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Really rejoice in being yourself.  Have your own drumbeat.
Kim Cattrall

Working as I do with creative people, I often hear them bemoan the fact that they won't be successful because they aren't like their friend/hero/stereotype.  There is a great big "should" hanging over their heads.

(For starters, this throws up the whole concept of what "success" means - is it money, acclaim, reputation, innovation, lifestyle.  That will be the subject of a whole other blog.  Come back in a couple of weeks for that one.)

They want to make a living out of their creative work, but they aren't 'business' people.  When we drill down, what they mean is that they aren't suited and booted like the people who turn up on 'The Apprentice' or 'Dragon's Den'.  They aren't steely eyed entrepreneurs with a basic lack of maths which makes them think it is possible to give 120%.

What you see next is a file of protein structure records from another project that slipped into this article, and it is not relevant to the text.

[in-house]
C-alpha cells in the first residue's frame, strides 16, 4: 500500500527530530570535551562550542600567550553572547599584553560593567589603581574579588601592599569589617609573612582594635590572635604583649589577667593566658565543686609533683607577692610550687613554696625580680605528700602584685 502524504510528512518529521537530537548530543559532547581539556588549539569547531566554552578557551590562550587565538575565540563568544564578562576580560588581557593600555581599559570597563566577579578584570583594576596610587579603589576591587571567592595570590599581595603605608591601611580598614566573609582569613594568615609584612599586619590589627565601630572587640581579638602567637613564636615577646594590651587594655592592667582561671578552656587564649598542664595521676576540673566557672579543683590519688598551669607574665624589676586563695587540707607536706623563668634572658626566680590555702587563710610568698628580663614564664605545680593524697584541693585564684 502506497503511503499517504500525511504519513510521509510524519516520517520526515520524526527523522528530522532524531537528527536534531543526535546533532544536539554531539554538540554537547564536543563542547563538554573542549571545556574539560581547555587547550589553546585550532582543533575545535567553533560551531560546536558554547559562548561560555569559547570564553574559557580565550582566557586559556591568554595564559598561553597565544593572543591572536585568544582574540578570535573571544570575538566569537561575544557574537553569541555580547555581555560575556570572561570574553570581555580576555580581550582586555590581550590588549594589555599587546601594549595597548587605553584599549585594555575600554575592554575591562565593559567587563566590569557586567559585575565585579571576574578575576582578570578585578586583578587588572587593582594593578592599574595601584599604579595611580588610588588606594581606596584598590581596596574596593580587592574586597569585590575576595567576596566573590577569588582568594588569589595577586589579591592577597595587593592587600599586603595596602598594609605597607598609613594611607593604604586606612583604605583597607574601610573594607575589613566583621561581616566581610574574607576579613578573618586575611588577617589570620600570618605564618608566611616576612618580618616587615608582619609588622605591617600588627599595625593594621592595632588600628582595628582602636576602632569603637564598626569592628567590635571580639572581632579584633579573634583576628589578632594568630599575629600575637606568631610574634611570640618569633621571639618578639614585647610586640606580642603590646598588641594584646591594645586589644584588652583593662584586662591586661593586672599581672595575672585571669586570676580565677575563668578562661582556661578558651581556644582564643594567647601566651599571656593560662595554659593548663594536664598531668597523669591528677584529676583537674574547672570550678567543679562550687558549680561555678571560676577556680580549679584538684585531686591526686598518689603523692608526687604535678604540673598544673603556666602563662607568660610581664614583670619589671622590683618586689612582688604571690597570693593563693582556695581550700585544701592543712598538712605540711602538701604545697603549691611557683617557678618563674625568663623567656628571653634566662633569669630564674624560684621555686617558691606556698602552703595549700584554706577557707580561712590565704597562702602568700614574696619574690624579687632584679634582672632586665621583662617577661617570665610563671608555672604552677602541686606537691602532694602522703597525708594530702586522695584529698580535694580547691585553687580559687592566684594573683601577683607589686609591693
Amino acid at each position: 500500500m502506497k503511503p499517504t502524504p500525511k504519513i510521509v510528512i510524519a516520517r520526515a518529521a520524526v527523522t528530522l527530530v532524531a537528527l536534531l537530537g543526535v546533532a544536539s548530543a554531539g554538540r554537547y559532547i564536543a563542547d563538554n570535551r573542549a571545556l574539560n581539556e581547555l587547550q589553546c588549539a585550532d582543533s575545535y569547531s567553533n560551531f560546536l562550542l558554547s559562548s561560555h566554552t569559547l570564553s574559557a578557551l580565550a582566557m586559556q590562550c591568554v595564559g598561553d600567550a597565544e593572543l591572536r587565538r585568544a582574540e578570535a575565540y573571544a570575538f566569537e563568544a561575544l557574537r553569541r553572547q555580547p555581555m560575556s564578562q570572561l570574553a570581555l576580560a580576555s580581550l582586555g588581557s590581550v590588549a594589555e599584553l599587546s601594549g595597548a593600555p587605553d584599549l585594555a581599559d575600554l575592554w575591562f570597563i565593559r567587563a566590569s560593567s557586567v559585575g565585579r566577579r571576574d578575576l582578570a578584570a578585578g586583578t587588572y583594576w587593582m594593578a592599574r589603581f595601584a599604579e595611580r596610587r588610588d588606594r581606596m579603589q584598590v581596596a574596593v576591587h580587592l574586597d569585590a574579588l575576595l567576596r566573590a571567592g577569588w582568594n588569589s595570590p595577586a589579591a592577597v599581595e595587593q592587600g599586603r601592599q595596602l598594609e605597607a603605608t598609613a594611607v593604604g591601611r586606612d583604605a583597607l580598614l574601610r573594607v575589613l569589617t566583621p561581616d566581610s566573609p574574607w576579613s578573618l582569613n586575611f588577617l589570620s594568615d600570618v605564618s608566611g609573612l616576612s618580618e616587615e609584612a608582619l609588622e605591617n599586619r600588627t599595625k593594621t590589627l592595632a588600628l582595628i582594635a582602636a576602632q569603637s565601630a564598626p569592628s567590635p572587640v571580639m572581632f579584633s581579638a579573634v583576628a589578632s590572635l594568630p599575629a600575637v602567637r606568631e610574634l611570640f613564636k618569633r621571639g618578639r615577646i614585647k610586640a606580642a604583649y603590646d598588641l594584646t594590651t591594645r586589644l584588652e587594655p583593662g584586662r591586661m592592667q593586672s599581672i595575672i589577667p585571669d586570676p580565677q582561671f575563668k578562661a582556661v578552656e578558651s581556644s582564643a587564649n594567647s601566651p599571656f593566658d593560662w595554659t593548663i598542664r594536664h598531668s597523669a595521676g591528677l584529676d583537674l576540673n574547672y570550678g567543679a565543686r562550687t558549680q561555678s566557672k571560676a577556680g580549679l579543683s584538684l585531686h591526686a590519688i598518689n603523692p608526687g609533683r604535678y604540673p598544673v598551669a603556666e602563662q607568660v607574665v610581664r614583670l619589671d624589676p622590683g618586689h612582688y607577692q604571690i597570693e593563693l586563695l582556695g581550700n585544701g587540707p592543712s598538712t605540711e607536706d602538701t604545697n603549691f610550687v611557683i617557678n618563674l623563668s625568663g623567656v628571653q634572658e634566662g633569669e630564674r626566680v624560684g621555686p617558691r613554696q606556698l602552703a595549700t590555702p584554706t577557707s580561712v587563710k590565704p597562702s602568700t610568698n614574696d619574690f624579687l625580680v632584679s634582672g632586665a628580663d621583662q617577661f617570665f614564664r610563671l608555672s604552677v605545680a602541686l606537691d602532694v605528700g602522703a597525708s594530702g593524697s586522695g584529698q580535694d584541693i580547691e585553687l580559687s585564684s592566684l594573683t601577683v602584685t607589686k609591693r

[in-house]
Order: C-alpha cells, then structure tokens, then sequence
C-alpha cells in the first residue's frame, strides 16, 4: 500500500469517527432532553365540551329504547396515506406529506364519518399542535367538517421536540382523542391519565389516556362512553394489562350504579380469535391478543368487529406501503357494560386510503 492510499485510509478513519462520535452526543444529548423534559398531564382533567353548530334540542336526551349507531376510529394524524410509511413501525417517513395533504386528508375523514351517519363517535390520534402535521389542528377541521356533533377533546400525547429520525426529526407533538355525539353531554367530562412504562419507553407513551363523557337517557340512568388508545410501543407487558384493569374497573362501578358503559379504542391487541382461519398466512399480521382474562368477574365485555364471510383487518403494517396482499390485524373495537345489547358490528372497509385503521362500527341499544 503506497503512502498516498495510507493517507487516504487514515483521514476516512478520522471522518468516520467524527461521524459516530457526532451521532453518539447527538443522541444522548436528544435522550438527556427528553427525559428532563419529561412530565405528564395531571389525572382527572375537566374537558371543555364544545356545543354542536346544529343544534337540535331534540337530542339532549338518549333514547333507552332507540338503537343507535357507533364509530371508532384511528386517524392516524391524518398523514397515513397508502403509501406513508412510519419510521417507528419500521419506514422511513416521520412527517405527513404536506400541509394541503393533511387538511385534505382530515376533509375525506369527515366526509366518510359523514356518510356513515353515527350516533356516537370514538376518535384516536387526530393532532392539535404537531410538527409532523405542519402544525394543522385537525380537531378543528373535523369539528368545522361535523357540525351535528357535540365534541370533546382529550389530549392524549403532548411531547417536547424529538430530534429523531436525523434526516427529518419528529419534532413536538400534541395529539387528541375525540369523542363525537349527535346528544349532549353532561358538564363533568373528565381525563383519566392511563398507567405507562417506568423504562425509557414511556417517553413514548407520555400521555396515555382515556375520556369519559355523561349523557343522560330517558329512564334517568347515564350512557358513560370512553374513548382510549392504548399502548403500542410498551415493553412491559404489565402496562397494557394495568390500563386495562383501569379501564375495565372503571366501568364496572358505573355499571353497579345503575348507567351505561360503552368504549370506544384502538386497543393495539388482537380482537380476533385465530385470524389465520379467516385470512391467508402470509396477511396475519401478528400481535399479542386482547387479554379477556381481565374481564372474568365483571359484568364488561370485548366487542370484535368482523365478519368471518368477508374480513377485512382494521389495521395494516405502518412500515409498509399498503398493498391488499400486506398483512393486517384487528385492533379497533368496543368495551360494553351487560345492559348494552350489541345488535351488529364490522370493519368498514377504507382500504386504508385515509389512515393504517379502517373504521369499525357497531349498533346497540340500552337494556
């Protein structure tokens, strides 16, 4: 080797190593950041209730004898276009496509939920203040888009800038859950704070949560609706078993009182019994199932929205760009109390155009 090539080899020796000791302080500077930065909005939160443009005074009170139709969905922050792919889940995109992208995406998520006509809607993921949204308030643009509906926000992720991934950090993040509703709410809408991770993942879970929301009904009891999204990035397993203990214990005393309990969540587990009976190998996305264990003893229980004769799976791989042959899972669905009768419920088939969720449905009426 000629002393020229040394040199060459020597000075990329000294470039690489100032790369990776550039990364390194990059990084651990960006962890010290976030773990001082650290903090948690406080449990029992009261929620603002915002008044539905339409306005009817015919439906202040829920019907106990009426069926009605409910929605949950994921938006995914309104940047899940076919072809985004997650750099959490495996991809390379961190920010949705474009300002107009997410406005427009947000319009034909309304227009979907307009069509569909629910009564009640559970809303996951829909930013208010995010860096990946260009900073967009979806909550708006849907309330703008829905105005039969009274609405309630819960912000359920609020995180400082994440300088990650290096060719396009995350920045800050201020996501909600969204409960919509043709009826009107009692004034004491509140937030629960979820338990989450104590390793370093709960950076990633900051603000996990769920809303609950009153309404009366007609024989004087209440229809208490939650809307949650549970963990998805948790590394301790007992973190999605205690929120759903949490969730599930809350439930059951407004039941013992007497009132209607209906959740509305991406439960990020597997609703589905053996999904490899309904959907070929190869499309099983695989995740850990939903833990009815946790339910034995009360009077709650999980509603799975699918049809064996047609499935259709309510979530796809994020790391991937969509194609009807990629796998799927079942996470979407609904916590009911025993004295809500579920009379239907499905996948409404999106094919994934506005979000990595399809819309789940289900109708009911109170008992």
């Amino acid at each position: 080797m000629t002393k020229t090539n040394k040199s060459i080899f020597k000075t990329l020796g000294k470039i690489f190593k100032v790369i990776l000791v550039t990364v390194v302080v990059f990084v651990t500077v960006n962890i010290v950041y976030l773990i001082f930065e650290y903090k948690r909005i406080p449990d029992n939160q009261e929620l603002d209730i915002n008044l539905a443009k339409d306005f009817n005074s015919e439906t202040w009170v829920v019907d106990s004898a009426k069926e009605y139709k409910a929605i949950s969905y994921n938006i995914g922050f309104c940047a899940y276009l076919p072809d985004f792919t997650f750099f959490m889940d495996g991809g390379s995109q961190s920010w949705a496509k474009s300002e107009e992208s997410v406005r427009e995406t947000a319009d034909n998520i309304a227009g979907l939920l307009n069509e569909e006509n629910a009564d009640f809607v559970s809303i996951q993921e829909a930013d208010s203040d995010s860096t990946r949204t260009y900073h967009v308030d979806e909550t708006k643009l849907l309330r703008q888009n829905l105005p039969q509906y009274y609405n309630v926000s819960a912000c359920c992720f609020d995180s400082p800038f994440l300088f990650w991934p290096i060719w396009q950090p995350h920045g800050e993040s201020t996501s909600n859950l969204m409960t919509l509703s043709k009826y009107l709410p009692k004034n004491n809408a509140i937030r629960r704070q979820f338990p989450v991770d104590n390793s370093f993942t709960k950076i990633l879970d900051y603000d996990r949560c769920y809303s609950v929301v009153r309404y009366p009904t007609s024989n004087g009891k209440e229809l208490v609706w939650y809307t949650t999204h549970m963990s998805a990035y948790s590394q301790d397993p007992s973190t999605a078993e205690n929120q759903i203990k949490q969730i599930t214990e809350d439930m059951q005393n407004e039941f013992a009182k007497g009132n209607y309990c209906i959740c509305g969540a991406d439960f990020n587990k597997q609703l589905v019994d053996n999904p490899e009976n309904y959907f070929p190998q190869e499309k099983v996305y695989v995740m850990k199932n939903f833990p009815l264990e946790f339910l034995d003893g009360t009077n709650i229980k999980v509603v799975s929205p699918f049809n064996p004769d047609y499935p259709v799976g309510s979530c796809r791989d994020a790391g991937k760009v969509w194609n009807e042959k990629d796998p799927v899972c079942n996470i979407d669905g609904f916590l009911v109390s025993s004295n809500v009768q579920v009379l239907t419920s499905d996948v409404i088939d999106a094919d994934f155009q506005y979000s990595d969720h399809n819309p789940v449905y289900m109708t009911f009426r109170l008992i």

On the other hand, will they be able to succeed creatively because they aren't seemingly 'colourful' characters, like Greyson Perry, Tracey Emin, Zandra Rhodes or Vivienne Westwood? 

Whether as a business person, as a creative person, or a bit of both, why would you want to be like someone else?  Sure, use other people as inspiration, learn from them, ask them questions.  I am a great believer in picking other people's brains for insight and feedback.  

But the key to your work, your life and your relationships must surely be authenticity.  If you aren't being true to yourself and your values, if you are trying to be someone else, people will always pick that up and you are scuppered.

Instead of thinking you should be like someone else, recognised and rejoice in the fact that you are unique and bring something very special to the party.

As Judy Garland once said, "Always be a first-rate version of yourself, instead of a second-rate version of somebody else."

If this has struck a chord with you and you want to find out if coaching will support you, check out how we could work together and get in touch.

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